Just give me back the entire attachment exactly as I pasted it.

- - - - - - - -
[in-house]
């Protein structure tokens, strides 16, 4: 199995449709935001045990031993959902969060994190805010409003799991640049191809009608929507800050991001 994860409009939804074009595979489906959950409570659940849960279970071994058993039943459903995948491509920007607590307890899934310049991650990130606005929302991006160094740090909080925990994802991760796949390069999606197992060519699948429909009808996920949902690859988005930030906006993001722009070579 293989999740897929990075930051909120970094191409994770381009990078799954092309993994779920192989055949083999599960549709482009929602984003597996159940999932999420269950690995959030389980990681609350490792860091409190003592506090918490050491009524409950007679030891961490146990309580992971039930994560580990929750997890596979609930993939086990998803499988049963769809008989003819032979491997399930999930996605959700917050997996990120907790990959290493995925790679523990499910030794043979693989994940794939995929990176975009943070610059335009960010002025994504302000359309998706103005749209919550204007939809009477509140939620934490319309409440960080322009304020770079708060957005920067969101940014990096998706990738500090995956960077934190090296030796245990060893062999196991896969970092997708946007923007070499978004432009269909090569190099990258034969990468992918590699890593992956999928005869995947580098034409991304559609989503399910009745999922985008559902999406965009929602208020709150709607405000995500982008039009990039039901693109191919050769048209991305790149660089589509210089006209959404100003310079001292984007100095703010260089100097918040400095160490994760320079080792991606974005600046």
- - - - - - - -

[in-house]
């Protein structure tokens, strides 16, 4: 199995449709935001045990031993959902969060994190805010409003799991640049191809009608929507800050991001 994860409009939804074009595979489906959950409570659940849960279970071994058993039943459903995948491509920007607590307890899934310049991650990130606005929302991006160094740090909080925990994802991760796949390069999606197992060519699948429909009808996920949902690859988005930030906006993001722009070579 293989999740897929990075930051909120970094191409994770381009990078799954092309993994779920192989055949083999599960549709482009929602984003597996159940999932999420269950690995959030389980990681609350490792860091409190003592506090918490050491009524409950007679030891961490146990309580992971039930994560580990929750997890596979609930993939086990998803499988049963769809008989003819032979491997399930999930996605959700917050997996990120907790990959290493995925790679523990499910030794043979693989994940794939995929990176975009943070610059335009960010002025994504302000359309998706103005749209919550204007939809009477509140939620934490319309409440960080322009304020770079708060957005920067969101940014990096998706990738500090995956960077934190090296030796245990060893062999196991896969970092997708946007923007070499978004432009269909090569190099990258034969990468992918590699890593992956999928005869995947580098034409991304559609989503399910009745999922985008559902999406965009929602208020709150709607405000995500982008039009990039039901693109191919050769048209991305790149660089589509210089006209959404100003310079001292984007100095703010260089100097918040400095160490994760320079080792991606974005600046």